The German Recruitment Office
- The Germans
All of the countries which were conquered by the Nazis had their economy pillaged and their labour force exploited. France was not an exception.
Economic exploitation in France started as early as 1940. The Germans imposed that a large portion of agricultural production be at their disposal and compelled large companies to produce for them. The occupant also encouraged French labourers to work in Germany. To facilitate their departure, the Germans opened recruitment offices in several cities of the Occupied Zone.
During the beginning of 1942, while the Third Reich was in need of increasingly more workers, the Germans demanded that Petain’s government actively participate to seek out French labourers. Pierre Laval, who had come back to the government in April of 1942, put in place a system of “Exchange.” In exchange for three volunteer workers, one French prisoner of war was liberated. The recruitment offices multiplied, including in the Southern Zone. Certain premises were requisitioned, and to facilitate hiring, French agents were put into the service of the Germans.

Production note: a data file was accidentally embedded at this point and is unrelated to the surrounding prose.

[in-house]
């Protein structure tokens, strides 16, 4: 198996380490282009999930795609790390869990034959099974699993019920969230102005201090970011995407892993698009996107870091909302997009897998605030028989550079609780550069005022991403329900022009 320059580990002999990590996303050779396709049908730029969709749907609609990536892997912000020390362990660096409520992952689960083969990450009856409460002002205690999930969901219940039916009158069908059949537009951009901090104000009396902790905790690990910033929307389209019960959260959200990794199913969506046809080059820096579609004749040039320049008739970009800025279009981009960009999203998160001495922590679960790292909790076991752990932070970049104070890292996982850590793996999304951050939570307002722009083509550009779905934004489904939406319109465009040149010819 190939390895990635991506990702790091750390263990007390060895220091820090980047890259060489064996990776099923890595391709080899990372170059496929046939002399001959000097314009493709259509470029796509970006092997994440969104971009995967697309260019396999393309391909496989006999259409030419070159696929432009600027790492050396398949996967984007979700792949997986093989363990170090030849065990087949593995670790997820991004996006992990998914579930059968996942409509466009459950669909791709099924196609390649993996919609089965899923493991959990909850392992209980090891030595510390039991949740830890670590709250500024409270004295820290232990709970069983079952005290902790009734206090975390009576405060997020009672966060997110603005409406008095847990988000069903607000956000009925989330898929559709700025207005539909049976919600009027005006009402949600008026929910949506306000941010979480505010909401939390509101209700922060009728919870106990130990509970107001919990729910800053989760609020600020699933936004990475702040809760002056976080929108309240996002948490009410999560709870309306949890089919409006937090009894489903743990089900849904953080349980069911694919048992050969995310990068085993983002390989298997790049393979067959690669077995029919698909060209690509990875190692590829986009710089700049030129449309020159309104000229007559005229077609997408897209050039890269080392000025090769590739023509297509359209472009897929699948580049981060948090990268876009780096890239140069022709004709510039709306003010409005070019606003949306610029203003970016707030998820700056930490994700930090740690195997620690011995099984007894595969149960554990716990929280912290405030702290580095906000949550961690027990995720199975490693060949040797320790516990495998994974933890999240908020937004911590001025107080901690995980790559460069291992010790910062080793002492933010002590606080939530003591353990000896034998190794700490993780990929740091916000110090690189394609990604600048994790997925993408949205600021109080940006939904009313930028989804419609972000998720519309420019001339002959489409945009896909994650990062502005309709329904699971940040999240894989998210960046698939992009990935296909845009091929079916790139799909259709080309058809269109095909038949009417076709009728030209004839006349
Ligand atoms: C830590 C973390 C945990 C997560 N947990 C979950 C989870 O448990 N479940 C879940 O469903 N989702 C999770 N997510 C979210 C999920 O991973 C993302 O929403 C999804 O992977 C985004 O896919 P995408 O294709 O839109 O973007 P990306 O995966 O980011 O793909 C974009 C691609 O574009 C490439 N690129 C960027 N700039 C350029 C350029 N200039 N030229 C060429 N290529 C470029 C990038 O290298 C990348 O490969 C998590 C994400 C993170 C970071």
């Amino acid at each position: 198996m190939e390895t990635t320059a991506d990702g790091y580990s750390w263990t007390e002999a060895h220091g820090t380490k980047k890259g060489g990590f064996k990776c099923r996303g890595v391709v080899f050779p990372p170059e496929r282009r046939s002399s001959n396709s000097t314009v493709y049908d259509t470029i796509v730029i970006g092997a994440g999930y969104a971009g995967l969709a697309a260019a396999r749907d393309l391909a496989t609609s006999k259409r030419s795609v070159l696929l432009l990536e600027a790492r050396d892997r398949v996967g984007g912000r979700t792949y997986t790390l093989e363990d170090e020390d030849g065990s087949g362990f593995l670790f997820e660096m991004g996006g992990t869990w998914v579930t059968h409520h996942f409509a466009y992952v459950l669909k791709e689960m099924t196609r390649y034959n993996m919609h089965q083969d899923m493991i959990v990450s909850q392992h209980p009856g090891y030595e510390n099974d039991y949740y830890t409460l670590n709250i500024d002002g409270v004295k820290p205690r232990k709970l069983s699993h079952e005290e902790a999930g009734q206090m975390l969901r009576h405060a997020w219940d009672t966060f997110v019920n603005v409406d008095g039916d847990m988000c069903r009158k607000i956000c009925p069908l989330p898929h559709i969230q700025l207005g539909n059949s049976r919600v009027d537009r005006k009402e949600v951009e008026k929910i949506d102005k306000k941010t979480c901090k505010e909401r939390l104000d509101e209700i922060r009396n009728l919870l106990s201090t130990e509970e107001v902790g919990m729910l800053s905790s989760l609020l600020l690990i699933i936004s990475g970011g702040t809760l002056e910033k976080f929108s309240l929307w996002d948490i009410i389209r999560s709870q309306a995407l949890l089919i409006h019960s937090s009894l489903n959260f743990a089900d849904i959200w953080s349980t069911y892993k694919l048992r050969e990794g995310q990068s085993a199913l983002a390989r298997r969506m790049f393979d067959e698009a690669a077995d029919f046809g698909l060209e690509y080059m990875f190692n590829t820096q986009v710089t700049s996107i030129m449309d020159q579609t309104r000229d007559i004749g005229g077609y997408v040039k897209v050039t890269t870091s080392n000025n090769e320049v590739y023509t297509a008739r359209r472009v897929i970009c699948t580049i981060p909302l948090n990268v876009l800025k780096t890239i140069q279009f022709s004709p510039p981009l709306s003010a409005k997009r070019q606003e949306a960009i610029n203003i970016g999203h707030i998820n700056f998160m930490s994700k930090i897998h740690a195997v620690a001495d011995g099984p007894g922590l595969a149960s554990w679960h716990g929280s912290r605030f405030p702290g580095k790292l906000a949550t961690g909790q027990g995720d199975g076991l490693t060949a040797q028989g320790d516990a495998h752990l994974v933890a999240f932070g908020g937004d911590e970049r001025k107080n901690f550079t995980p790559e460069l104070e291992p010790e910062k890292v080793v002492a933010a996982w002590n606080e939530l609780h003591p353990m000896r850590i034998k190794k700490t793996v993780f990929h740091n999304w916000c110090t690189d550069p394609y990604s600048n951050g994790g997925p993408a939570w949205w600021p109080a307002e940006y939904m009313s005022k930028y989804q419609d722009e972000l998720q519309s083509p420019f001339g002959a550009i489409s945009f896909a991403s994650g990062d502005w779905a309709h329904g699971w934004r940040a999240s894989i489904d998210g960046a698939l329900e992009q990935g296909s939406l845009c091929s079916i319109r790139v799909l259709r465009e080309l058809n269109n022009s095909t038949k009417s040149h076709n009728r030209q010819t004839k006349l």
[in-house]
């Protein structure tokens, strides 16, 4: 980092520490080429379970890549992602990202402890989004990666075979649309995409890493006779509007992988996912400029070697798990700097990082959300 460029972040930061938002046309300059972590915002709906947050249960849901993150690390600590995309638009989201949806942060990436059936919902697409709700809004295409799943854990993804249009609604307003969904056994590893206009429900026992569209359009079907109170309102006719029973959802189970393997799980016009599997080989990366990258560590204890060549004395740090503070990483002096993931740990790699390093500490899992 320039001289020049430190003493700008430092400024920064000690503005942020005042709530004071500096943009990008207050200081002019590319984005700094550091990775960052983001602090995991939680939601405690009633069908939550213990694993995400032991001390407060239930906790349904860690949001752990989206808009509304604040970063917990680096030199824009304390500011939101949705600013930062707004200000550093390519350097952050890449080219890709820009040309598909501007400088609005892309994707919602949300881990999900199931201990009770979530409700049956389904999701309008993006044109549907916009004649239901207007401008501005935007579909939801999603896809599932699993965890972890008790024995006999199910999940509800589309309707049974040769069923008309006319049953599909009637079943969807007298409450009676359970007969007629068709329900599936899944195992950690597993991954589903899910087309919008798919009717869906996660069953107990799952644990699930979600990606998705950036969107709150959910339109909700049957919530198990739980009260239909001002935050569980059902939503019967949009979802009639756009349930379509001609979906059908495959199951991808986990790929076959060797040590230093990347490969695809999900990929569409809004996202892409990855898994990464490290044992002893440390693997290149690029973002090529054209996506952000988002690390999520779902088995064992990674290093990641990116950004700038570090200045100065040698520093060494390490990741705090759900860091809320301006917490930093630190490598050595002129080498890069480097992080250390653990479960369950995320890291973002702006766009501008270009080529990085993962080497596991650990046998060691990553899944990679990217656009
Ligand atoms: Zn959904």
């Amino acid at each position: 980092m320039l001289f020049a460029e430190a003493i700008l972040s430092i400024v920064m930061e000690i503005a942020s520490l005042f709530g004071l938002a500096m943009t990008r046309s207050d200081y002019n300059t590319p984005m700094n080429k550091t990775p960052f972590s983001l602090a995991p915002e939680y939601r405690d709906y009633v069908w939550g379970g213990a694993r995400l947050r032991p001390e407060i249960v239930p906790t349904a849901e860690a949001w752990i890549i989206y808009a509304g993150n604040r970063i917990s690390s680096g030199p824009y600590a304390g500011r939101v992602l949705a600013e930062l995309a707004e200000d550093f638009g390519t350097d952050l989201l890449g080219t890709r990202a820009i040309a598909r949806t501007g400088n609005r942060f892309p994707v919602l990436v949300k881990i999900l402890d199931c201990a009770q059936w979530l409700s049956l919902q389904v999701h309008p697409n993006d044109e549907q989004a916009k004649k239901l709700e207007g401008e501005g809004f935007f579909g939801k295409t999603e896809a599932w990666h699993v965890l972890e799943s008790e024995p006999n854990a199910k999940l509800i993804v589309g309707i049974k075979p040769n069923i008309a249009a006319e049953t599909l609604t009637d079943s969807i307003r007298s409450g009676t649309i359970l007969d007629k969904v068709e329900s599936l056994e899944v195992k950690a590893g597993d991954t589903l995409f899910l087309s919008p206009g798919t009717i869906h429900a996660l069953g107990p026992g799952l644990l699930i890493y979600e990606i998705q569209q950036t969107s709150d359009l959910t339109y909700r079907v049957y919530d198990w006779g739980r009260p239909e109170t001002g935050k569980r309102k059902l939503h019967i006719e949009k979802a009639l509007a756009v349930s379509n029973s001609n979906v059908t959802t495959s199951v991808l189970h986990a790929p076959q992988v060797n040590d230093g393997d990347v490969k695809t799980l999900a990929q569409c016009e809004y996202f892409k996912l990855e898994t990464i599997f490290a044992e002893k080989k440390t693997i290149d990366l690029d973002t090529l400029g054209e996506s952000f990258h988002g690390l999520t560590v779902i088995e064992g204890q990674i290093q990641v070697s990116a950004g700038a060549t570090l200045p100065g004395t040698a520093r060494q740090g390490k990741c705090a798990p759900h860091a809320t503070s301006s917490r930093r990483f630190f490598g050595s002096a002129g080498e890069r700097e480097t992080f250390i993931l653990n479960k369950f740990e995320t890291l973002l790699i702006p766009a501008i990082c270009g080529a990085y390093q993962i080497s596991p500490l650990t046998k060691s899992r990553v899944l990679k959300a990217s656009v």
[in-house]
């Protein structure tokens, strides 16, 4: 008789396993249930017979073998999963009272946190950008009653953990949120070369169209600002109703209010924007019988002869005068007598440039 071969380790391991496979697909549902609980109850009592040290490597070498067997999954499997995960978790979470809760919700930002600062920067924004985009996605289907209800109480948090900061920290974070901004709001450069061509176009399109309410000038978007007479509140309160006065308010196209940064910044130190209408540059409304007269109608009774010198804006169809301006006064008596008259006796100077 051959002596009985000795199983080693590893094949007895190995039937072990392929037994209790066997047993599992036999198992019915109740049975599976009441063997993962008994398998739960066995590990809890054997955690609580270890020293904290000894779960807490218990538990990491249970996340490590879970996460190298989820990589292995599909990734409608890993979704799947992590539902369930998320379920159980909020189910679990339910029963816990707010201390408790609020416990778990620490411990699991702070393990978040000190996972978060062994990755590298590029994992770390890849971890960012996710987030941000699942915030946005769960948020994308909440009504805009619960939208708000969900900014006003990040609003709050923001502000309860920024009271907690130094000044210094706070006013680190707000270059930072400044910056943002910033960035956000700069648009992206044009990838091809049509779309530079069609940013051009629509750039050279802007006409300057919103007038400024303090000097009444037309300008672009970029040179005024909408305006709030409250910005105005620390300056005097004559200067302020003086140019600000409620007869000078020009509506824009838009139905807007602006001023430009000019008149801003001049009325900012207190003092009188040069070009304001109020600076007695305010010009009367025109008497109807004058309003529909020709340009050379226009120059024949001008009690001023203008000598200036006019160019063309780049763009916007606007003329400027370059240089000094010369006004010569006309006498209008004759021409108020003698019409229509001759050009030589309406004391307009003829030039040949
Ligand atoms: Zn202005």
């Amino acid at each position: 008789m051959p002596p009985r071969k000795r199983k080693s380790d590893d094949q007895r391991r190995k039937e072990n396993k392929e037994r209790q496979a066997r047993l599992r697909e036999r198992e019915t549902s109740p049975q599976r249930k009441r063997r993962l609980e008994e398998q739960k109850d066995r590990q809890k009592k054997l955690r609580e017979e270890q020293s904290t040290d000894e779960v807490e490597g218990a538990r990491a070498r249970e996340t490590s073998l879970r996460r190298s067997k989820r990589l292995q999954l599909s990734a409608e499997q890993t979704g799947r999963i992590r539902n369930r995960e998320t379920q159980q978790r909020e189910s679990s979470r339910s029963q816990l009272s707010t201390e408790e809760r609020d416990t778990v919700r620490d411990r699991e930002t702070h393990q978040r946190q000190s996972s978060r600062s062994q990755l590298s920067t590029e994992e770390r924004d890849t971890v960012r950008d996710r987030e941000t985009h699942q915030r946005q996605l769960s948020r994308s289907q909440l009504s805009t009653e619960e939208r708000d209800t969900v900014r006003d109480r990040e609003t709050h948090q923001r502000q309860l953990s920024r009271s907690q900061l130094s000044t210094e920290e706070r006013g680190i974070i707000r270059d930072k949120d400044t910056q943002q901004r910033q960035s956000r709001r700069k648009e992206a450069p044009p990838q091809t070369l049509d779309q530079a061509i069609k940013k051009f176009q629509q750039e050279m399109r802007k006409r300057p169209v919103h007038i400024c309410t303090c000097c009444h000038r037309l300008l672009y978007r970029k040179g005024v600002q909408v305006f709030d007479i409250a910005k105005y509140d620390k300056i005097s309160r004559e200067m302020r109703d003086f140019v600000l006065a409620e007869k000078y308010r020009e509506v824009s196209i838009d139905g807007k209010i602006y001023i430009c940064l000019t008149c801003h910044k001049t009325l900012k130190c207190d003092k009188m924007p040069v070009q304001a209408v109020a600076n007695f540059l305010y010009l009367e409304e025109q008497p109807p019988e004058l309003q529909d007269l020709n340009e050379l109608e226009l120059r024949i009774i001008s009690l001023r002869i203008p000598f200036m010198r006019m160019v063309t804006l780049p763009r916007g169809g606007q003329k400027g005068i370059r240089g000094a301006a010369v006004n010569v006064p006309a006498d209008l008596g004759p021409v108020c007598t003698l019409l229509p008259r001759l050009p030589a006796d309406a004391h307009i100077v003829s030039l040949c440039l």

Volunteer departures were relatively numerous throughout the summer of 1942. However, their numbers did not attain the quotas fixed by the occupants. On 4 September 1942, the French government announced a law which related to the utilization and orientation of labour, prefiguring that of The Department of Mandatory Labour of 16 February 1943. Volunteer departures became less frequent. But they did not stop altogether. Up until the end of the war, French volunteer labourers continued to leave and work in Germany on their own free will.
Labourers volunteered to work in Germany for various reasons, which evolved as the war carried on. Their main motivations were the same which drove certain French citizens to join la Milice: political motivation, economic motivation or the desire to break away from a cumbersome past.
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